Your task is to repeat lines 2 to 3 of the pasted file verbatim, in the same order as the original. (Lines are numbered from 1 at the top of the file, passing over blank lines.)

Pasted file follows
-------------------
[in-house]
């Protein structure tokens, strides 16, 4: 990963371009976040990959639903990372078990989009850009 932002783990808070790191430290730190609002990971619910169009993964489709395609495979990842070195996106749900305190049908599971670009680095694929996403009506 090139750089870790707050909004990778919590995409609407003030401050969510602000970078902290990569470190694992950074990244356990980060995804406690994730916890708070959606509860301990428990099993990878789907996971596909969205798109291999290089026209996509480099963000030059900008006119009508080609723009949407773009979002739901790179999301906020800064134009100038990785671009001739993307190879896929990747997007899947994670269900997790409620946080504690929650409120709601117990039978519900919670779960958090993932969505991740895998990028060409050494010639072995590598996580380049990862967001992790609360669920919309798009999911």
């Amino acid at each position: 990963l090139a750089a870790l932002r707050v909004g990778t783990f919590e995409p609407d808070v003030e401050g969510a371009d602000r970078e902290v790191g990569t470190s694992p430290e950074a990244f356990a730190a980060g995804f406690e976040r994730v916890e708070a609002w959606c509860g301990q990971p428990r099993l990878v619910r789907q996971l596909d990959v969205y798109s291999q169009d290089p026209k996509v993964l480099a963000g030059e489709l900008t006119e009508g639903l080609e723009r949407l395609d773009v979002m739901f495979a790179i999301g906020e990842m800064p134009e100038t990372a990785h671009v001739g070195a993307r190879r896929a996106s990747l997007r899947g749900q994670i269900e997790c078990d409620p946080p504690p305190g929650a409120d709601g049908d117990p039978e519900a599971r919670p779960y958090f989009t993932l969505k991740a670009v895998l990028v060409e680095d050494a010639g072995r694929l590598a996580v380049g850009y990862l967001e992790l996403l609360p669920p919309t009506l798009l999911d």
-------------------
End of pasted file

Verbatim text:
């Protein structure tokens, strides 16, 4: 990963371009976040990959639903990372078990989009850009 932002783990808070790191430290730190609002990971619910169009993964489709395609495979990842070195996106749900305190049908599971670009680095694929996403009506 090139750089870790707050909004990778919590995409609407003030401050969510602000970078902290990569470190694992950074990244356990980060995804406690994730916890708070959606509860301990428990099993990878789907996971596909969205798109291999290089026209996509480099963000030059900008006119009508080609723009949407773009979002739901790179999301906020800064134009100038990785671009001739993307190879896929990747997007899947994670269900997790409620946080504690929650409120709601117990039978519900919670779960958090993932969505991740895998990028060409050494010639072995590598996580380049990862967001992790609360669920919309798009999911």
């Amino acid at each position: 990963l090139a750089a870790l932002r707050v909004g990778t783990f919590e995409p609407d808070v003030e401050g969510a371009d602000r970078e902290v790191g990569t470190s694992p430290e950074a990244f356990a730190a980060g995804f406690e976040r994730v916890e708070a609002w959606c509860g301990q990971p428990r099993l990878v619910r789907q996971l596909d990959v969205y798109s291999q169009d290089p026209k996509v993964l480099a963000g030059e489709l900008t006119e009508g639903l080609e723009r949407l395609d773009v979002m739901f495979a790179i999301g906020e990842m800064p134009e100038t990372a990785h671009v001739g070195a993307r190879r896929a996106s990747l997007r899947g749900q994670i269900e997790c078990d409620p946080p504690p305190g929650a409120d709601g049908d117990p039978e519900a599971r919670p779960y958090f989009t993932l969505k991740a670009v895998l990028v060409e680095d050494a010639g072995r694929l590598a996580v380049g850009y990862l967001e992790l996403l609360p669920p919309t009506l798009l999911d």